Unfortunately, almost all of Israel’s large papers are guilty of failing to stick to this basic tenet. Readers of papers who identify with certain groups, such as Hamodia or Zo Haderech, are not expecting the news items in these newspapers to be clear and objective and they know reports will be eschewed beyond recognition. But it is a very different situation when a person reads an item in a paper that does not identify with a specific political movement – especially in a pre-election period, which seems to be an almost permanent reality in our small country.
ON DECEMBER 25, 2012, I filed a complaint with the president of the Israel Press Council against Yedioth Ahronot, its editor, and the journalist Itamar Eichner in reference to an item that was published that same day. This is the exact wording of my complaint: “Yedioth Ahronot readers were greeted this morning with an explosive headline in huge bold letters in yellow, red, black and white that took up the entire top third of the front page of the newspaper.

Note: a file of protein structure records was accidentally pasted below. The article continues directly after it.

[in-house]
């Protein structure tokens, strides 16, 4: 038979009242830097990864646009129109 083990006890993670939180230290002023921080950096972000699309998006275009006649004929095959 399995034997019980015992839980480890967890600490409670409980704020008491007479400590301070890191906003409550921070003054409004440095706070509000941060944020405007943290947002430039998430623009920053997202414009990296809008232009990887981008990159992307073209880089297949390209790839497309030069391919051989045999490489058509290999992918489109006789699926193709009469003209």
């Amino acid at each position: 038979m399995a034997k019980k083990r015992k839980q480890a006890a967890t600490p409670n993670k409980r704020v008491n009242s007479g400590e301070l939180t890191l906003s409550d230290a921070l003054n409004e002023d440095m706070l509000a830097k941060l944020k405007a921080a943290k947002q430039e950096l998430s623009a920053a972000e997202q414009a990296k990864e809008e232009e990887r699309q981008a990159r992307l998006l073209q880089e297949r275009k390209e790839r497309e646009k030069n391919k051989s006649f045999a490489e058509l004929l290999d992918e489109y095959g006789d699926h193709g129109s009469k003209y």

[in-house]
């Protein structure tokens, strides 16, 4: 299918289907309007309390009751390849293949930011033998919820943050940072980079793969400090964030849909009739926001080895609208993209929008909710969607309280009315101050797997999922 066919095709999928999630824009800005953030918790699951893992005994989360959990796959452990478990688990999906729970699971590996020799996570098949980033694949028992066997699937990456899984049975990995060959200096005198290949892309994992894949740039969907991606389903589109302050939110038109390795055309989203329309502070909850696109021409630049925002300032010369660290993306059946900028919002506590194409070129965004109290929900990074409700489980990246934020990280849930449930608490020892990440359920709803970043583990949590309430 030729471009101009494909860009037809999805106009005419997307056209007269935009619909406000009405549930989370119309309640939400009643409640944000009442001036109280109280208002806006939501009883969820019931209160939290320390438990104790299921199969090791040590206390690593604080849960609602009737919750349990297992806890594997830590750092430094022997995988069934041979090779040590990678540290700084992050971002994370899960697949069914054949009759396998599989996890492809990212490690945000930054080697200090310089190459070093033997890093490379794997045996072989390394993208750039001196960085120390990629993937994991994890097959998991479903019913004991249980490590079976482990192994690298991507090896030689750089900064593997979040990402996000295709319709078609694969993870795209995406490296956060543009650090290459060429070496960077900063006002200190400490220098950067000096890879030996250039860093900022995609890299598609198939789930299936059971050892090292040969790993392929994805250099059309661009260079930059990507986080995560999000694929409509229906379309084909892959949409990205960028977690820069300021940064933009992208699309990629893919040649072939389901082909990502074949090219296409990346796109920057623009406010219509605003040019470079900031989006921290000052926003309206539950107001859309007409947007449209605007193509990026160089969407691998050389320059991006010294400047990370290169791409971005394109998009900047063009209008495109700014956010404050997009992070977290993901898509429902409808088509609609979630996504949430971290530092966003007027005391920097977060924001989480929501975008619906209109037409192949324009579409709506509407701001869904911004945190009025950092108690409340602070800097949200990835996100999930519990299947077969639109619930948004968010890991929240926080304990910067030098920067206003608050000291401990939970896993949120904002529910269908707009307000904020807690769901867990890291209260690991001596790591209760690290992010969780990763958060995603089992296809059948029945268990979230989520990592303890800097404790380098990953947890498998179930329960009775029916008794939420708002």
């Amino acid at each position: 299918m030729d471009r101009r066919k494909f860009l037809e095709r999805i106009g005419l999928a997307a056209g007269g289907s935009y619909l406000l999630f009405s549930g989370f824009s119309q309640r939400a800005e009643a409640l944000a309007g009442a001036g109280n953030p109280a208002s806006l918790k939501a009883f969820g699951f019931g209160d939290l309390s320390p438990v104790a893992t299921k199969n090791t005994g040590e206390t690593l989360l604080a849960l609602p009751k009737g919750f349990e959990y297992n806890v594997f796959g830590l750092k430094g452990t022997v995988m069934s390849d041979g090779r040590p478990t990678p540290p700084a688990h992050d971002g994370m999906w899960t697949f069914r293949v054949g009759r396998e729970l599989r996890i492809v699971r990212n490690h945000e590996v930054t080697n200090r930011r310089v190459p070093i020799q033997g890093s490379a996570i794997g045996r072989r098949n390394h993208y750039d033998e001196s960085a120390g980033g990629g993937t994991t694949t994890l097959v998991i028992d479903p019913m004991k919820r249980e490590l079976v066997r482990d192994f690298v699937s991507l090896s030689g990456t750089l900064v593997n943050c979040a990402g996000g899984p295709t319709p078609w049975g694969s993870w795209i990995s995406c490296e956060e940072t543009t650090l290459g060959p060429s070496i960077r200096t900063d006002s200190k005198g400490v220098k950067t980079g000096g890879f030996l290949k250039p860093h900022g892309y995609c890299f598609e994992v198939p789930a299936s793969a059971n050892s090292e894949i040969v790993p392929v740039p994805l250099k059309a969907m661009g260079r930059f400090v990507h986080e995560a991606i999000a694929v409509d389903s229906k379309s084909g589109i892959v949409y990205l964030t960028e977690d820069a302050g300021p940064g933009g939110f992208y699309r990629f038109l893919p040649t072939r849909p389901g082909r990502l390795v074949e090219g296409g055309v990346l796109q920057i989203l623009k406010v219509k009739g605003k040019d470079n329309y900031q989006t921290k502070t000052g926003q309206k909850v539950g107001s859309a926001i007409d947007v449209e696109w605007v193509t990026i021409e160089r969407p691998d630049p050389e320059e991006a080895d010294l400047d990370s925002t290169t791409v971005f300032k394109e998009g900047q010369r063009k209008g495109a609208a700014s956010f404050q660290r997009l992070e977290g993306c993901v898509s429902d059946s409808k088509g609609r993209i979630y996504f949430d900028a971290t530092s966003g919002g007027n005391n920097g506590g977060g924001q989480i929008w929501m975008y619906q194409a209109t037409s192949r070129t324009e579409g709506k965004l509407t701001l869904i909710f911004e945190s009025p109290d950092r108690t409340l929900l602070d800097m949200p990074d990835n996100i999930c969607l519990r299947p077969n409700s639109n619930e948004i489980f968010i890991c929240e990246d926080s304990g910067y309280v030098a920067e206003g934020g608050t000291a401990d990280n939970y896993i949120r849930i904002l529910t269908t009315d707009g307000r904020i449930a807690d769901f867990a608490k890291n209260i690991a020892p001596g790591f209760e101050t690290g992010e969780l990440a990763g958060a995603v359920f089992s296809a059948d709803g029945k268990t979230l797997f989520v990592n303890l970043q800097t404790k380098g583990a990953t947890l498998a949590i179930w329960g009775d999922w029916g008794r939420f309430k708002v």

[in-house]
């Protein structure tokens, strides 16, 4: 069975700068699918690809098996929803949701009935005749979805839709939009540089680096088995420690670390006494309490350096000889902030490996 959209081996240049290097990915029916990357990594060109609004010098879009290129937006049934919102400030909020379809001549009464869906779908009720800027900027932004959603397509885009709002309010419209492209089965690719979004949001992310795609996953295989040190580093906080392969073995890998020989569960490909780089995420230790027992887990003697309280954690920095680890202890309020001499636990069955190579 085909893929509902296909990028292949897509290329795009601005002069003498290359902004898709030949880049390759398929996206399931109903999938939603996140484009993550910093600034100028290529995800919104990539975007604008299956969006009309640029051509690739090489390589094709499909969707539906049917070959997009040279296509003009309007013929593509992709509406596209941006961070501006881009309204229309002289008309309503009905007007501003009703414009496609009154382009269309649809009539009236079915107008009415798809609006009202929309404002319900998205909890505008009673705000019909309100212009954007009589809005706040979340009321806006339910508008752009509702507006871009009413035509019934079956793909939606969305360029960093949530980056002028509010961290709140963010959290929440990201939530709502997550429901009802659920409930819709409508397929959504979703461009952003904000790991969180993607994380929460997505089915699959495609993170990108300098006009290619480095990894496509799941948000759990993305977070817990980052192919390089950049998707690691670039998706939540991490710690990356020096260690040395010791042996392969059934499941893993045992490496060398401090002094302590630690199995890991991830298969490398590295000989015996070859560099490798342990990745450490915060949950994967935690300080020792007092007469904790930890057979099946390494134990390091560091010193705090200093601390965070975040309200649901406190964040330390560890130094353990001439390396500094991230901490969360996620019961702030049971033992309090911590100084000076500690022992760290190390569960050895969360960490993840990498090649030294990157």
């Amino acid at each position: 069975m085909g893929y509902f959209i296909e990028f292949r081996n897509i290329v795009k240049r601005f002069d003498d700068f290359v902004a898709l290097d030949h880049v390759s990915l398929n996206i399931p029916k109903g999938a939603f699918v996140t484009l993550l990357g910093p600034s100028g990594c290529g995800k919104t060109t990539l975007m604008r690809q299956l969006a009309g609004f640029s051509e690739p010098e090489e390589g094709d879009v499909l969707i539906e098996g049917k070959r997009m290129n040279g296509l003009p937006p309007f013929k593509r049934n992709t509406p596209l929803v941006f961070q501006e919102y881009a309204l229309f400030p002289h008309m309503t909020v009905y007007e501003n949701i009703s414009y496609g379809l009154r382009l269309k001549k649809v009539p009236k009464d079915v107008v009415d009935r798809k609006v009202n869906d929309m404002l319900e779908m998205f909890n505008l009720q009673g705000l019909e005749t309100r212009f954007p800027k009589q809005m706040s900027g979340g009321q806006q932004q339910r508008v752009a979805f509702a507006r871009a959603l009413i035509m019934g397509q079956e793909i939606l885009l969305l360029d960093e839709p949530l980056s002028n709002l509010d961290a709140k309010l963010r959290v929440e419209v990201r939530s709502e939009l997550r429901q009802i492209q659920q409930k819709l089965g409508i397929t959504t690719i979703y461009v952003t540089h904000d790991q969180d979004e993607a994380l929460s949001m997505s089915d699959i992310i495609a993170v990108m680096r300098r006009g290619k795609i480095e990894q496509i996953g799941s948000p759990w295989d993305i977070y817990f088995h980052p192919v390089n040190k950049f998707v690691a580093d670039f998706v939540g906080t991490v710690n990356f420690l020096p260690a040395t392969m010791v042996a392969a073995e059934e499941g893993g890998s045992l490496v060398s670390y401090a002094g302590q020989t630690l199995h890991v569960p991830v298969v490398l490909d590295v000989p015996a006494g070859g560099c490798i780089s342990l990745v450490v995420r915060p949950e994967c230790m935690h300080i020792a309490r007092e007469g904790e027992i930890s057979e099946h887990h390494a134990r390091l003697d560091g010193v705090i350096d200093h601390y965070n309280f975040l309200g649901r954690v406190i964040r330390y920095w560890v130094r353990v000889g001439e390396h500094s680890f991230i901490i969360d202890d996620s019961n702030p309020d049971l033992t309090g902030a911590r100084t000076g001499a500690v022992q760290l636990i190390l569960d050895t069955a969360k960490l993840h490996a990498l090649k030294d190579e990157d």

“One might have thought that Israel had attacked Iran during the night or that the Assad regime had fallen. In actuality, nothing of the sort had taken place. The headline that had been printed so prominently on the paper was in the end a quote from a ‘high-ranking political official’ who claimed that ‘Netanyahu was leading us toward disaster.’ An entire page was devoted to this article (except for a small “marginal” item that read, “Obama is considering retracting his nomination of Chuck Hagel as defense secretary”) in the first part of the newspaper, with other “insignificant items” such as Assad using Sarin nerve gas on his own people and half of Israeli citizens did not have gas masks appeared in the back sections of the paper.